Lord Falconer of Thoroton: My Lords, the insertion of the word "necessary" into the language of Clause 31 is an entirely understandable proposition. As the noble Baroness lucidly explained, the amendment is motivated by a proper concern to achieve maximum fidelity to Article 9 and to the European Convention on Human Rights. However, it is a proposition the logic of which we find to be more apparent than compelling. I shall seek to explain why we do not consider it appropriate to agree to these amendments. I am speaking now to Amendments Nos. 6 to 10 which at the moment are grouped. The noble Baroness has in effect spoken to Amendments Nos. 6 and 8 which are grouped with Amendments Nos. 7, 9 and 10 in the name of the noble Lord, Lord Lester.

4.15 p.m.

Lord Lester of Herne Hill: My Lords, I am grateful to the noble and learned Lord for giving way. It is Amendment No. 6 that has been moved. These amendments have been grouped together. If we are to consider them together perhaps I should speak immediately to Amendments Nos. 7 and 9. I shall not speak to Amendment No. 10 because that raises a different issue about legal certainty. I shall turn to that separately later, if that is for the convenience of the House.

I rise to support Amendment No. 6 and speak at the same time to Amendments Nos. 7 and 9. I should like to take a few moments to deal with this matter because it has not been dealt with previously at any stage of the Bill. I suggest that it is our duty to do our best to ensure that the Bill properly implements binding European law, including the EC directive. If and to the extent there is a failure to give domestic effect to European law that will lead to legal uncertainty and unnecessary litigation in our courts. That may be litigation before both European courts. On a worst case scenario failure to

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implement the directive properly could give rise to a claim for damages against the United Kingdom with the British taxpayer having to foot the bill.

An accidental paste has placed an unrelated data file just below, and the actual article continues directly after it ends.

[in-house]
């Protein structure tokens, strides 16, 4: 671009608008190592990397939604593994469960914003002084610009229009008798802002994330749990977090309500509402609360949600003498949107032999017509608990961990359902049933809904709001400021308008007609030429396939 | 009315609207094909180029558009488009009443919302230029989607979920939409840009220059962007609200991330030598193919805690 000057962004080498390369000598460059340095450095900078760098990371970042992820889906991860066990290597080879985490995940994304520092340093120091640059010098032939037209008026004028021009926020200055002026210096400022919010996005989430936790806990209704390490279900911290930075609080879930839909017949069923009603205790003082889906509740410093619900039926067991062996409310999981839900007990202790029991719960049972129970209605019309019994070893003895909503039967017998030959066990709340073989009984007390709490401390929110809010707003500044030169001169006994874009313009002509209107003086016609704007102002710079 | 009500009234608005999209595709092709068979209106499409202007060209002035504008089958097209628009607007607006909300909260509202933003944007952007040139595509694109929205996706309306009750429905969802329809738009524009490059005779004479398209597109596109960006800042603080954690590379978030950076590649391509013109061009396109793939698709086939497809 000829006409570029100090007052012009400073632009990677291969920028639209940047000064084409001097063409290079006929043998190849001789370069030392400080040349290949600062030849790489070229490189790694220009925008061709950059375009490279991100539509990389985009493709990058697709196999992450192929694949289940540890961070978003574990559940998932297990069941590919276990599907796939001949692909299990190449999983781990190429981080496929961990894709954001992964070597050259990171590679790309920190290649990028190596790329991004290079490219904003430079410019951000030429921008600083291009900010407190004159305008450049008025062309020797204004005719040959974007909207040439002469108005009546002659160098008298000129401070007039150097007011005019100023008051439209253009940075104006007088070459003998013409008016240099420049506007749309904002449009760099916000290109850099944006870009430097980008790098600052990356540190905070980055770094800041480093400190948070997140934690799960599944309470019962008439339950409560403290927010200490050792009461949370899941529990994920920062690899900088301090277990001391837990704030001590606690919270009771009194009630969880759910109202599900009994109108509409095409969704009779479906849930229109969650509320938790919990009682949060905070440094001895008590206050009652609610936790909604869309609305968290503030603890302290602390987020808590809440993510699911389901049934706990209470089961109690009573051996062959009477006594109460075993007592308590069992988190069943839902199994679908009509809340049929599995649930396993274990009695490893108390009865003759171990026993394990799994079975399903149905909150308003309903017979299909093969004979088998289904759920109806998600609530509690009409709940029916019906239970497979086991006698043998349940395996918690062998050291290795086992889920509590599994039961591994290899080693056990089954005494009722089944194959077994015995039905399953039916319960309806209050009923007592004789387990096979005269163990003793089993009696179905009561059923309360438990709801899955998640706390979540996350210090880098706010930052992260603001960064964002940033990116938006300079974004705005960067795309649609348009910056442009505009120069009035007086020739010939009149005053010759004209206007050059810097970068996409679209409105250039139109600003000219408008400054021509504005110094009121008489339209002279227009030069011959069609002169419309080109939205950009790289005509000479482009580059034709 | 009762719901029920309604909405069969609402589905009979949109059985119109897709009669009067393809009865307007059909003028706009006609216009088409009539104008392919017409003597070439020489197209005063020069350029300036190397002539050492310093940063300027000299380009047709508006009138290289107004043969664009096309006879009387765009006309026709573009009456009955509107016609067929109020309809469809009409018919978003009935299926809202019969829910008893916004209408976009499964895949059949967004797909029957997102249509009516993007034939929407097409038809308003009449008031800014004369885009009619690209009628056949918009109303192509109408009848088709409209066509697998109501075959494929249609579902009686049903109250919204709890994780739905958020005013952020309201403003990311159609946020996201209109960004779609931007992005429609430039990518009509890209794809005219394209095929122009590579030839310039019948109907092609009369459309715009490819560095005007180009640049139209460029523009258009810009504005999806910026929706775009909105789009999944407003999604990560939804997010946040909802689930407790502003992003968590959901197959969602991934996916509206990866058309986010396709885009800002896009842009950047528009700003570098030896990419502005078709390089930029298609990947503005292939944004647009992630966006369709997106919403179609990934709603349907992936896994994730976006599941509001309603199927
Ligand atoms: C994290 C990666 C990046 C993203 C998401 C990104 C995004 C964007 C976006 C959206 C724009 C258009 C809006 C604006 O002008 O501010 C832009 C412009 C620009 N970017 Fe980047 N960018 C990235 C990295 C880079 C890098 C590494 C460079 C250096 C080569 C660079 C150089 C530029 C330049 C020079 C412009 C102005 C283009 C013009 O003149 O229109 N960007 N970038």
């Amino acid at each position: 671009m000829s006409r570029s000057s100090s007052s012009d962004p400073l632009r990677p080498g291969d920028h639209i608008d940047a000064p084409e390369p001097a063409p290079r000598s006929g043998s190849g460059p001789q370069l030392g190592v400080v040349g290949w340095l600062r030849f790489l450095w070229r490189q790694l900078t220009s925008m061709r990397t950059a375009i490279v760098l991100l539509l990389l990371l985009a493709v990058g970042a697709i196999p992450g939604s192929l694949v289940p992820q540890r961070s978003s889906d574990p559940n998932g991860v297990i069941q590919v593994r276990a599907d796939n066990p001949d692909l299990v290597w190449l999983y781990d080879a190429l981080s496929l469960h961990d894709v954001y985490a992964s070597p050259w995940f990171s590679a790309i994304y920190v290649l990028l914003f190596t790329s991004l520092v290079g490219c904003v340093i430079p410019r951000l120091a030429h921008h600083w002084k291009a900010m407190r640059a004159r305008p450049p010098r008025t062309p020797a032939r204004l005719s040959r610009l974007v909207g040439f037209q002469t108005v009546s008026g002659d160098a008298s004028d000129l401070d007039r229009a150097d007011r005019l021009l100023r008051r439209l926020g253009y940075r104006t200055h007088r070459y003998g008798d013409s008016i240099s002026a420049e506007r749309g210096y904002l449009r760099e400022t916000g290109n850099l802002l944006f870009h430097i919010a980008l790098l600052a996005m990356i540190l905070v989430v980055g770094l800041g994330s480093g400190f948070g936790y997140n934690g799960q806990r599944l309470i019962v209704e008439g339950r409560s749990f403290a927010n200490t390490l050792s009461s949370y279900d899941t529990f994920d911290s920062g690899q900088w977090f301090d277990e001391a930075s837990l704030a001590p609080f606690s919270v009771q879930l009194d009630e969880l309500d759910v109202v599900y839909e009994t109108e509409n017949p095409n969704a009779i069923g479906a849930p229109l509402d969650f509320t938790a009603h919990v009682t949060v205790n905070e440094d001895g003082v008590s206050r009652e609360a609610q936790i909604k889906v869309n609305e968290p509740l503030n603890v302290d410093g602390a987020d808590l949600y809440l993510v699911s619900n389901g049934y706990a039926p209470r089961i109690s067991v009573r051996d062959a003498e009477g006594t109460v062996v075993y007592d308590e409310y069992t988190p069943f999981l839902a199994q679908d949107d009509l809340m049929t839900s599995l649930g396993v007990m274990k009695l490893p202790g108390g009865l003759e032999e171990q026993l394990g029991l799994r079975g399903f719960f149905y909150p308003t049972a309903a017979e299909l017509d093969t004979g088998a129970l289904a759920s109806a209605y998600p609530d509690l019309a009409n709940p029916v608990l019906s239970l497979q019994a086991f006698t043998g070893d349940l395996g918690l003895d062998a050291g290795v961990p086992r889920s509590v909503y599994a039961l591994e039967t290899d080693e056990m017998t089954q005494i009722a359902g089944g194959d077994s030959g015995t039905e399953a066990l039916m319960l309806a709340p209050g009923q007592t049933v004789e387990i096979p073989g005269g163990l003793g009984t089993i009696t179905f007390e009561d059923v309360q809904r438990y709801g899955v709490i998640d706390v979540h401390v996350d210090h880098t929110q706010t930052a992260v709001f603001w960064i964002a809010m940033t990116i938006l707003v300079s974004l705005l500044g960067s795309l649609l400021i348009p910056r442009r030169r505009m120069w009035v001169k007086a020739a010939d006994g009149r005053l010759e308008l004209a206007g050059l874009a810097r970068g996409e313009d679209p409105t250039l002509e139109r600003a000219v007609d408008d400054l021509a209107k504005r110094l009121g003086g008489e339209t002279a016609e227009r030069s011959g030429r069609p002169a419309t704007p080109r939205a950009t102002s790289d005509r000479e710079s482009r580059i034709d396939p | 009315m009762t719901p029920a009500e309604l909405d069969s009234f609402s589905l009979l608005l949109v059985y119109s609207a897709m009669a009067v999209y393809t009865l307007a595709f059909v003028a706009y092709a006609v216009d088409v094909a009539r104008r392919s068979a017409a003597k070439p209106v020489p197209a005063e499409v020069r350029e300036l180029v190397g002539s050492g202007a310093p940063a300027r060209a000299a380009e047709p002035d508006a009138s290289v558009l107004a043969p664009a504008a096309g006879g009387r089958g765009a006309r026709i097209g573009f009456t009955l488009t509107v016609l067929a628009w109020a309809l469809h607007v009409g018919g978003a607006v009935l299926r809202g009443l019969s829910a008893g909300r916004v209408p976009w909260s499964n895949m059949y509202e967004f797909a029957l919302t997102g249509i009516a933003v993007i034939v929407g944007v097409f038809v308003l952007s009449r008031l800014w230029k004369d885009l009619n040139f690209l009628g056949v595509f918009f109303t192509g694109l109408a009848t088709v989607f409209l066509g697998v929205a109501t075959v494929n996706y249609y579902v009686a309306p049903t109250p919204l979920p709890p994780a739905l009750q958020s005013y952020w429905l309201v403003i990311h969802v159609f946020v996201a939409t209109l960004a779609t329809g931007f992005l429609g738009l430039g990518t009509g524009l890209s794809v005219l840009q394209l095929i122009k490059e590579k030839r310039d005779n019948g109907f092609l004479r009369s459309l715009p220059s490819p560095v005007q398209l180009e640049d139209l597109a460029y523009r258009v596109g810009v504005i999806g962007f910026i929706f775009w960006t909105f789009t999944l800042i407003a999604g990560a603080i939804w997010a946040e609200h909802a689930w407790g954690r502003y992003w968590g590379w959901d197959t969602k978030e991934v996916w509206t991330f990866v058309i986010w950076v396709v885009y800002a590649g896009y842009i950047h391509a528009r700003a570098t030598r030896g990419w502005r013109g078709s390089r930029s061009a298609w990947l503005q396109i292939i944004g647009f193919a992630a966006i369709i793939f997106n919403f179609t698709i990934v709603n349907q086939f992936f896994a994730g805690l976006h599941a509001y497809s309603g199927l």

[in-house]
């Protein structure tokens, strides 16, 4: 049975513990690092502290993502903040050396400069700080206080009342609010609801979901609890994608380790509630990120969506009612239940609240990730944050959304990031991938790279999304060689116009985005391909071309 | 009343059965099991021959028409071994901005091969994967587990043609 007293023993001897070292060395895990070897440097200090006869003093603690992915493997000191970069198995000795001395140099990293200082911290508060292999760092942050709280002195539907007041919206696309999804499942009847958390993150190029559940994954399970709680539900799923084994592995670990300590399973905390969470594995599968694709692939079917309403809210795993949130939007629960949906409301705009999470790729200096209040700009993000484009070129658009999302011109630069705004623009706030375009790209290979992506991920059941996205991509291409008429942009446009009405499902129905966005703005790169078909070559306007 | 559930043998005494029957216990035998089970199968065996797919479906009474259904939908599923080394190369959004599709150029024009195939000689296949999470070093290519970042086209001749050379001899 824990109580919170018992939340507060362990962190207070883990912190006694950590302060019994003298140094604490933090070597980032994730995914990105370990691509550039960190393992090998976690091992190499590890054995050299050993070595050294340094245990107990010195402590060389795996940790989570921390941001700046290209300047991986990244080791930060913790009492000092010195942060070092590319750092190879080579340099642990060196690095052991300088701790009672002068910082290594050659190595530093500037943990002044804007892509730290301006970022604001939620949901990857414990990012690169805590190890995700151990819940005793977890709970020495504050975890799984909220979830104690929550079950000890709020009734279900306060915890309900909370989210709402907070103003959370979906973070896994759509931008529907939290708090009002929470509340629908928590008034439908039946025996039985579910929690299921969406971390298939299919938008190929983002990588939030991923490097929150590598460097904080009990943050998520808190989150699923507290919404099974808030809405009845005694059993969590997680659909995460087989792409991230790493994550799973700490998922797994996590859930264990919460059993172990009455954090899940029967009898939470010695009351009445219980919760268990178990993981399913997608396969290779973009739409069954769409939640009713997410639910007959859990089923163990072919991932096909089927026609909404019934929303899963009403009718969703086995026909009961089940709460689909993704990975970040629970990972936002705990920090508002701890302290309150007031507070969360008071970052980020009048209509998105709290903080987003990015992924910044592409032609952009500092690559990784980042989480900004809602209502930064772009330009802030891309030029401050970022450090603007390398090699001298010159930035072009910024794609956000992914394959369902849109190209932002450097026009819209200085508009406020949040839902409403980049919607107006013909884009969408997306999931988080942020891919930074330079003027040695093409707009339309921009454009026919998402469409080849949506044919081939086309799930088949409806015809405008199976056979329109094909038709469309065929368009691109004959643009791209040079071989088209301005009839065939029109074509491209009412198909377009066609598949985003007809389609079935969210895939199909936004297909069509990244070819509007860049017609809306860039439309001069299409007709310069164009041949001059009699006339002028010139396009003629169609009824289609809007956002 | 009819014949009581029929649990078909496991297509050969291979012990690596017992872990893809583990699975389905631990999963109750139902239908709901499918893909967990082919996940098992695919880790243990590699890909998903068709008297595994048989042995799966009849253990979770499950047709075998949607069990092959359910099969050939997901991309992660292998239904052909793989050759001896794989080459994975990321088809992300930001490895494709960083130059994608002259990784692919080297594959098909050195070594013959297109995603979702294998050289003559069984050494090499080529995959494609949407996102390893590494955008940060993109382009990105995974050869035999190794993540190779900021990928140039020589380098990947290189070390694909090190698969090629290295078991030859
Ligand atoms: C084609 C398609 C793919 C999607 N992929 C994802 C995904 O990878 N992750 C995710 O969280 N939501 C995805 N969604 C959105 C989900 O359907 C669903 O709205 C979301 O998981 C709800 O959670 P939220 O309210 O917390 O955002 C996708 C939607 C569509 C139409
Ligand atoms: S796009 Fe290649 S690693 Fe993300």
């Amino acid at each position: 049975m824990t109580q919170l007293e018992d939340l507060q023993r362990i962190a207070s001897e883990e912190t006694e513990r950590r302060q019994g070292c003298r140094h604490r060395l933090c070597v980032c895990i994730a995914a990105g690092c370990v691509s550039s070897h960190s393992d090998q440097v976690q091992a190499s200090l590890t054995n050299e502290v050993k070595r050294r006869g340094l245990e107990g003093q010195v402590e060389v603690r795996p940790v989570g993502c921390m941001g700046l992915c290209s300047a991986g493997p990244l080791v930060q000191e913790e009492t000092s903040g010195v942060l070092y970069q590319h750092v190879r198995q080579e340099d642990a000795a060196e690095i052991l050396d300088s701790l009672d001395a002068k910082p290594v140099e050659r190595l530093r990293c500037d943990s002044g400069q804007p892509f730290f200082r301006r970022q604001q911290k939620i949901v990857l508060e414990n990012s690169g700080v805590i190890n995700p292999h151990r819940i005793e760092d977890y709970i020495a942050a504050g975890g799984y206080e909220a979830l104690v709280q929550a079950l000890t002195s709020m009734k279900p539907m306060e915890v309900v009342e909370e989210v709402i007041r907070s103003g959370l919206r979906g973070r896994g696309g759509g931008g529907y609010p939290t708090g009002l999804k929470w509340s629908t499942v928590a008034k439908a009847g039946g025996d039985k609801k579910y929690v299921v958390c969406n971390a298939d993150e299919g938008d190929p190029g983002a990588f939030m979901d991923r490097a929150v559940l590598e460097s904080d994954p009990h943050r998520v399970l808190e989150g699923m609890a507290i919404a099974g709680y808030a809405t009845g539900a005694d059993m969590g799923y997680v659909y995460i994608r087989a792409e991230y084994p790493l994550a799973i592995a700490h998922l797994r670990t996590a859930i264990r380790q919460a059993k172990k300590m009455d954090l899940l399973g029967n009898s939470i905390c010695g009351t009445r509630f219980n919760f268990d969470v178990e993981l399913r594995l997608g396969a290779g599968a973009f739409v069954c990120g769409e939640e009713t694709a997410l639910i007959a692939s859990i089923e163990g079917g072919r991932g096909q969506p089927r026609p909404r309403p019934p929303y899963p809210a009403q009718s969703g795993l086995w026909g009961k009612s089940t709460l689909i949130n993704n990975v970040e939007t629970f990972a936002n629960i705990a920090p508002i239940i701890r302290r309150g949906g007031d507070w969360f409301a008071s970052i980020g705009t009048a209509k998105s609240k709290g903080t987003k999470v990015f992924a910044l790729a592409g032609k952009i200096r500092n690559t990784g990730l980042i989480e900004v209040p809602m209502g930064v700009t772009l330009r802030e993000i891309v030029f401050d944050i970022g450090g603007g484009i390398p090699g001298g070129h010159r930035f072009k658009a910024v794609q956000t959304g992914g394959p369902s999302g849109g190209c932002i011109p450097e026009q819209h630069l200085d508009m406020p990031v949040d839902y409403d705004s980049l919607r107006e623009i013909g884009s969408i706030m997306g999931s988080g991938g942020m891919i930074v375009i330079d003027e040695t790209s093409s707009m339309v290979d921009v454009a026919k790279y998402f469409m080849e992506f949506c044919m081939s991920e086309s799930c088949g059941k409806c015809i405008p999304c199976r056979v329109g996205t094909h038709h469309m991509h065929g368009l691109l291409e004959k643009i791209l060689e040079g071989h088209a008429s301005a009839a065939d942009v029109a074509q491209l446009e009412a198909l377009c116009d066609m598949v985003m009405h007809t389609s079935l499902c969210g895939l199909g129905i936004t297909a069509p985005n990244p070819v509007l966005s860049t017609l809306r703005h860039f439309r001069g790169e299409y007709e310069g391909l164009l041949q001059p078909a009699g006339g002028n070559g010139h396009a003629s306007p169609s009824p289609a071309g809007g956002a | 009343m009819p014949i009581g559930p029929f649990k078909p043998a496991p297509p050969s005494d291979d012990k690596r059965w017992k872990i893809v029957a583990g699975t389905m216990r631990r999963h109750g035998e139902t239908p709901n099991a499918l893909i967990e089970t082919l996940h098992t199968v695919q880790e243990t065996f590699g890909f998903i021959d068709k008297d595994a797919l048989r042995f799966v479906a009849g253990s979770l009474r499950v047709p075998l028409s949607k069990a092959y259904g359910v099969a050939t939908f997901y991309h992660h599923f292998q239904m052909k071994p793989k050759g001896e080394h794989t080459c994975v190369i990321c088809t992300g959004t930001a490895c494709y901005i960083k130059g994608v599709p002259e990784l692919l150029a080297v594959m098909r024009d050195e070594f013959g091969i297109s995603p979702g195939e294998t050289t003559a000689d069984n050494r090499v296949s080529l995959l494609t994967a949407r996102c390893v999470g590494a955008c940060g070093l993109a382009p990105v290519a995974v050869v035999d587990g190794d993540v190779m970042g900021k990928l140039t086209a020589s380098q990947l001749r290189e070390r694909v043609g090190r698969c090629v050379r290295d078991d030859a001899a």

The task is made more difficult for your Lordships by the tortuous structure and language of the directive and the Government's desire to avoid legislating in a way that arouses hostility from the media. I am concerned that Clause 3l as it stands fails properly to implement binding European legal principles as regards the exemption for journalism, literature and art. Amendments Nos. 7, 9 and 10 seek to ensure that the exemptions for the vital right to free expression of the media and the public satisfy the European principle of legal certainty--that is Amendment No. 10, to which I shall turn later--and can be properly balanced against the right to individual privacy using the European "pressing social need" test of necessity which includes the vital European legal principle of proportionality.

In Grand Committee on 25th February the noble Lord, Lord Williams of Mostyn, rightly referred to,


    "the need to avoid unnecessary infringement of privacy".--[Official Report, 25/2/98; col. CWH 96.]

He referred to the well-known Strasbourg case law. Unfortunately, Clause 31 does not embody that test of necessity to which he referred nor to the effect of the Strasbourg case law.

The directive's preamble makes clear that the object of national laws on the processing of personal data such as this Bill is to protect fundamental rights and freedoms, notably the right to privacy recognised in Article 8 of the European Convention on Human Rights. It also states in the preamble that the approximation of national laws must not result in any lessening of the protection that they afford but, on the contrary, must seek to ensure a high level of protection in the Community. The directive's preamble also states that the processing of personal data for the purposes of journalism or literary or artistic expression, in particular in the audio-visual field, should qualify for exceptions--I quote the key words--